(5) A law school may be granted approval and be in good standing when it establishes to the satisfaction of the Board that it is in compliance with the standards set forth herein and the Board finds the school is effectively achieving its mission and objectives.
(6) If the Board has reasonable cause to believe that a law school does not comply with the standards in section 2.03 of this Rule, and/or the school is not effectively achieving its mission and objectives, it shall inform the school of its apparent non-compliance or failure to effectively achieve its mission or objectives and follow the procedures in sections 2.09, 2.10, 2.11, 2.13 of this Rule and related sections.
(k) Certification of Compliance. The dean and the chairperson of the board of directors of the law school shall certify annually in writing to the Board that the school is in compliance with these standards and is effectively achieving its mission and objectives or, if not in compliance or not effectively achieving its mission or objectives, identify areas of non-compliance or other deficiencies, as well as its intention and plan of action to attain compliance.
(l) Tennessee Law Schools Not Accredited by the ABA. The Board will approve law schools in Tennessee pending provisional accreditation by the ABA until such time as the school is provisionally accredited. Law schools that are not provisionally accredited, do not achieve full accreditation or lose their ABA accreditation, will not be approved by the Board until a new application or similar process for provisional or renewed accreditation has begun with the ABA.
Students of Tennessee law schools currently approved by this Board but not made pending ABA provisional accreditation shall not be barred from taking the Tennessee bar examination so long as the law school continues to comply with the requirements of this Rule as it may be amended.
Sec. 2.04. [Reserved.]
Sec. 2.05. Statement of Status.
In its catalogs or other informational material distributed to prospective students, a law school shall state whether it is accredited by the ABA or has been approved by the Board pursuant to section 2.03 of this Rule. Any law school in Tennessee, which has not been accredited by the ABA or approved by the Board and which advertises in its catalog or otherwise that it is so accredited or approved, shall not be recognized by the Board as other than a substandard school and will be so classified and disapproved.
Sec. 2.06. New Law Schools in Tennessee.
Any law school located in Tennessee (whether full-time or part-time), which permits the enrollment of students without first having obtained the written approval of the Board, shall be classified as a substandard school. Its graduates shall be denied permission to take the Tennessee bar examination.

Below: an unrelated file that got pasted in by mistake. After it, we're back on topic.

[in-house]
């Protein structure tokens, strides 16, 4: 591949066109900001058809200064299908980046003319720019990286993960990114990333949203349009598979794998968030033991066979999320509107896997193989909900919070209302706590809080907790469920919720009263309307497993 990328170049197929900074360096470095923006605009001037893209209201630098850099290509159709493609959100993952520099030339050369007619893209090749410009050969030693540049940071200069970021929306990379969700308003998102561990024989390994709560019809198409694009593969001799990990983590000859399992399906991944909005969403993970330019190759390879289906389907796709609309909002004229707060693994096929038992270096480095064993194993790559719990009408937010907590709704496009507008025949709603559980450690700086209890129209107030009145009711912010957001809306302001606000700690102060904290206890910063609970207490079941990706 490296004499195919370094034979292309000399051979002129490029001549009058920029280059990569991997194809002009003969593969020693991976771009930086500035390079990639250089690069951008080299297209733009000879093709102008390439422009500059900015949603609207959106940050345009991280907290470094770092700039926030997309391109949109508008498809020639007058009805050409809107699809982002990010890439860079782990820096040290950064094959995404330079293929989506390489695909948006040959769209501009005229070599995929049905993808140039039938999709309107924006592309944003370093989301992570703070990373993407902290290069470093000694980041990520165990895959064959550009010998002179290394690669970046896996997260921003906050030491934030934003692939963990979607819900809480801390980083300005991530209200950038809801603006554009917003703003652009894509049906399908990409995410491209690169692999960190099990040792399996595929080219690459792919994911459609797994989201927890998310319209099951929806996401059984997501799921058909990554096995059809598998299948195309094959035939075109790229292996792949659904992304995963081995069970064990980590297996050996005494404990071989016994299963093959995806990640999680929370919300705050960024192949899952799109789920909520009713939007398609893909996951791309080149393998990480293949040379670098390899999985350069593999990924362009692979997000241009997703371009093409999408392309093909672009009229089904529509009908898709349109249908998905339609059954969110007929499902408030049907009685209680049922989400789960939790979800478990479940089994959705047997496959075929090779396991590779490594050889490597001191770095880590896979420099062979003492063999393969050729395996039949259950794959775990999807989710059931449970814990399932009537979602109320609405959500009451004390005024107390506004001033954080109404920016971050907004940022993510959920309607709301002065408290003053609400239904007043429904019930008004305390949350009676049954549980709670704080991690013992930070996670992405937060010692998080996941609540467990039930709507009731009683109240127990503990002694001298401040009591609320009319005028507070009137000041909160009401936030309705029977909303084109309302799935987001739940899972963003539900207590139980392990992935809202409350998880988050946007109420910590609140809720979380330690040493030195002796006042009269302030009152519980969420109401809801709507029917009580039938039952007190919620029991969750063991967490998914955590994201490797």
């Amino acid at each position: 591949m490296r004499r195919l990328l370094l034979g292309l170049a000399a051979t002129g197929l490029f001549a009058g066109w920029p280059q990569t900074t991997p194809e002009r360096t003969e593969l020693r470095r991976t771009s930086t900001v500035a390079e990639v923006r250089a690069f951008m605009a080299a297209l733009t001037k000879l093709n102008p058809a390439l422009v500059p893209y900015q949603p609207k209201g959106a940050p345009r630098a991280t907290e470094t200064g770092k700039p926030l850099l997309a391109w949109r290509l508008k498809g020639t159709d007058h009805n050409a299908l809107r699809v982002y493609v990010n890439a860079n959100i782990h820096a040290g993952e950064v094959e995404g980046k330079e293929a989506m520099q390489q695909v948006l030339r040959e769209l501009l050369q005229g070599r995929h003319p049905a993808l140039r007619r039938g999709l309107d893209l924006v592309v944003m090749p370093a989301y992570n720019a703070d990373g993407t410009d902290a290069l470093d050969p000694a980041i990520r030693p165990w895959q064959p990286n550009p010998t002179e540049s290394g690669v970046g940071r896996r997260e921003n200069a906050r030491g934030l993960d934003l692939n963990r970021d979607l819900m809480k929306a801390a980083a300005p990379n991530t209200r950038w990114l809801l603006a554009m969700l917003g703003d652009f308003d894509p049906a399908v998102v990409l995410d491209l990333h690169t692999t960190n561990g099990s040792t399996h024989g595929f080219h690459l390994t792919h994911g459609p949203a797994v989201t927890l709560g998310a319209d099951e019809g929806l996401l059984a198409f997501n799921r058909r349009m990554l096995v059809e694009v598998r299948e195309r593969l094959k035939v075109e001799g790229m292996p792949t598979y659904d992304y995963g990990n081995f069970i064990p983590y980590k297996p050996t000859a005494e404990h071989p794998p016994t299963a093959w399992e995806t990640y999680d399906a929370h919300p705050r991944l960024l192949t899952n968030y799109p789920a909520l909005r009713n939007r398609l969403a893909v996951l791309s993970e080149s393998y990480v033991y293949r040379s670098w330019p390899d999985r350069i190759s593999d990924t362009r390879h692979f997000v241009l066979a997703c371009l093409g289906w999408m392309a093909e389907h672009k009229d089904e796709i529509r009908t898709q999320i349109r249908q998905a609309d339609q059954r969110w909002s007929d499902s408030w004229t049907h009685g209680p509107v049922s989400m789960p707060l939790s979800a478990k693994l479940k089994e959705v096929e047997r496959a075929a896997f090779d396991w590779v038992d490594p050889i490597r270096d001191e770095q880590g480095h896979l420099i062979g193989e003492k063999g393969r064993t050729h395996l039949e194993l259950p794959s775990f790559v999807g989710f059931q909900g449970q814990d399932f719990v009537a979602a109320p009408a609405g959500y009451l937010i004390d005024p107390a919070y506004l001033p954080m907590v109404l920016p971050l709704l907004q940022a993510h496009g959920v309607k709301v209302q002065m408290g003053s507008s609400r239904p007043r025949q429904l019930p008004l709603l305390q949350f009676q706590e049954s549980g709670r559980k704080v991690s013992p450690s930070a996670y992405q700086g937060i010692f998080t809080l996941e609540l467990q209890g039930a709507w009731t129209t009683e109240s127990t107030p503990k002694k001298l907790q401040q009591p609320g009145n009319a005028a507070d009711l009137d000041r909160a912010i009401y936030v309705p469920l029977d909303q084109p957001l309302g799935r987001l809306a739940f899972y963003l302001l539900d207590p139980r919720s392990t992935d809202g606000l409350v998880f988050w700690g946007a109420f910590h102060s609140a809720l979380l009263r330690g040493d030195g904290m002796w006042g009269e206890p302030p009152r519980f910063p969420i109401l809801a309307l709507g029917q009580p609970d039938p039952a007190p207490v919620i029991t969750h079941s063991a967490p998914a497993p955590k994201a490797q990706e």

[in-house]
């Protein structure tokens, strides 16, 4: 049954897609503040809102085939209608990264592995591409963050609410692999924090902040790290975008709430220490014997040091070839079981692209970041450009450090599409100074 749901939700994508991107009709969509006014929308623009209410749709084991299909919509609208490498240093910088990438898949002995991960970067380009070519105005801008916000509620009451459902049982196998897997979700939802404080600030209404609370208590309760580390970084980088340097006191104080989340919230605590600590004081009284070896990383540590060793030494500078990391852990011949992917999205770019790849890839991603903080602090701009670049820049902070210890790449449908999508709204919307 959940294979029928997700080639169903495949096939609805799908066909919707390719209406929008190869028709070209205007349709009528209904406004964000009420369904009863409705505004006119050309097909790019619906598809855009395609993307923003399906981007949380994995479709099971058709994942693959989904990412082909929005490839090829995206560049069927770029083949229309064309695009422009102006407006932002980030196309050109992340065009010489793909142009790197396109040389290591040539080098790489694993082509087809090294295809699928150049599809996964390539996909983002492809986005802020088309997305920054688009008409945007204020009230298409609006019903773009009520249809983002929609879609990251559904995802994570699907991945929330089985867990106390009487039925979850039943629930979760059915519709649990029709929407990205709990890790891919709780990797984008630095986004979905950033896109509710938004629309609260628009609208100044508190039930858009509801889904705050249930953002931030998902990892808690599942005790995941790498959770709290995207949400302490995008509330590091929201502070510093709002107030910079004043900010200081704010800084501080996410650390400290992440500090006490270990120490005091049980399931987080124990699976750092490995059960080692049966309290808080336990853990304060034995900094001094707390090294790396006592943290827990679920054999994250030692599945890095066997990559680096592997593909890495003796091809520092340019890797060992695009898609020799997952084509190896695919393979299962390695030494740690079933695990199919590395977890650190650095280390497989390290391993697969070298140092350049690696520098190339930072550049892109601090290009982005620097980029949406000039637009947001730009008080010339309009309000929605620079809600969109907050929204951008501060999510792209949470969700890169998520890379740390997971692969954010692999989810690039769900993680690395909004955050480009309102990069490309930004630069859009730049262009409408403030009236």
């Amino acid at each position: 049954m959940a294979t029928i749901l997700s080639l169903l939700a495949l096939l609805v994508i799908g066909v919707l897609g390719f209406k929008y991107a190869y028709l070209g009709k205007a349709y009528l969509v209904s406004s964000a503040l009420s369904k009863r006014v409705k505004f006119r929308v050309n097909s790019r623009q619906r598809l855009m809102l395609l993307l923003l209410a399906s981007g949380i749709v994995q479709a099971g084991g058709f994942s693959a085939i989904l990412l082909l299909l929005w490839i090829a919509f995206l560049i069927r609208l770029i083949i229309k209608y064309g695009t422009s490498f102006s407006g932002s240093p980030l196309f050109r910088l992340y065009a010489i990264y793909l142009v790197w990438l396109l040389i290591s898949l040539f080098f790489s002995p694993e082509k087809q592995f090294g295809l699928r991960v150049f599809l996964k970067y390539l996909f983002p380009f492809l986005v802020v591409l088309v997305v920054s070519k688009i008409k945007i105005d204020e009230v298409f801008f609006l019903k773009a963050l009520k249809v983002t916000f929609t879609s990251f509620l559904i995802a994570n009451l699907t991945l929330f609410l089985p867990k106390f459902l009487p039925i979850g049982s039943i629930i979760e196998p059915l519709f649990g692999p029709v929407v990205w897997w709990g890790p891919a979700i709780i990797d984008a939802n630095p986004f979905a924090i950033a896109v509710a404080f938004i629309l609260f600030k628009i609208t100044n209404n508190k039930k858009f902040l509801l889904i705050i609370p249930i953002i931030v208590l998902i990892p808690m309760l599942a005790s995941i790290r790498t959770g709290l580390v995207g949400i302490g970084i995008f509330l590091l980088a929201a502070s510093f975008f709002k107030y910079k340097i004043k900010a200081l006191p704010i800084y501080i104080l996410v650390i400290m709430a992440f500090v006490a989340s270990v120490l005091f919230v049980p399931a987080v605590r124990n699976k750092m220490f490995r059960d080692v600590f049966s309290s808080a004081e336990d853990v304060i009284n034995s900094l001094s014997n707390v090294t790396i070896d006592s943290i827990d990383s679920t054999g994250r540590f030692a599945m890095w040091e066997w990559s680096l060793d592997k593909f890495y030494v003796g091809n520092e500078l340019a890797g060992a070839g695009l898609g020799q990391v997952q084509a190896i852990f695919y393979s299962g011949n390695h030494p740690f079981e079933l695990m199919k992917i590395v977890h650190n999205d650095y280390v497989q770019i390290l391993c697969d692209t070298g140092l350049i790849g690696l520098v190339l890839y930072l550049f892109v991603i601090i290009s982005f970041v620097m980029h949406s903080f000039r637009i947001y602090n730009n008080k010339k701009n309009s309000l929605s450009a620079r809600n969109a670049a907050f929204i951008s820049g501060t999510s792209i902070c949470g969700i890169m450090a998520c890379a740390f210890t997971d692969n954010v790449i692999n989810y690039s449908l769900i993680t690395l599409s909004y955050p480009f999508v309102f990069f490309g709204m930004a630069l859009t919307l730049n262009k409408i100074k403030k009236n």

Sec. 2.07. Investigation and Evaluation by Board.
The Board may investigate and evaluate any law school located in Tennessee, from time to time, with respect to the adequacy of its facilities, faculty and course of study. In addition, representatives of the Board may participate as observers in connection with law school evaluations or investigations conducted from time to time by the ABA in its accreditation process. The refusal of any such school to cooperate or participate in the conduct of such evaluation shall be reported to the Supreme Court, which may, after hearing, take such actions as the facts may justify. Each law school located in Tennessee shall furnish to the Board copies of all documentation, including self-study analyses and evaluation reports, prepared, completed or received in connection with such school’s accreditation status with the ABA. The investigation of any law school, including all reports, data and other information provided to the Board in connection with approval of the law school’s standing with the Board, shall be confidential in order to ensure a frank, candid exchange of information.
Sec. 2.08. Site Evaluation of Approved Law Schools.
(a) A site evaluation by the Board of a law school approved by the Board shall be conducted in the third year following the granting of approval and every seventh year thereafter. The Board may order additional site evaluations of a school when special circumstances warrant.
(b) The Board shall arrange for the site evaluation or inspection of the law school by a team of qualified and objective persons who have no conflicts of interest as defined in section 2.15 of this Rule.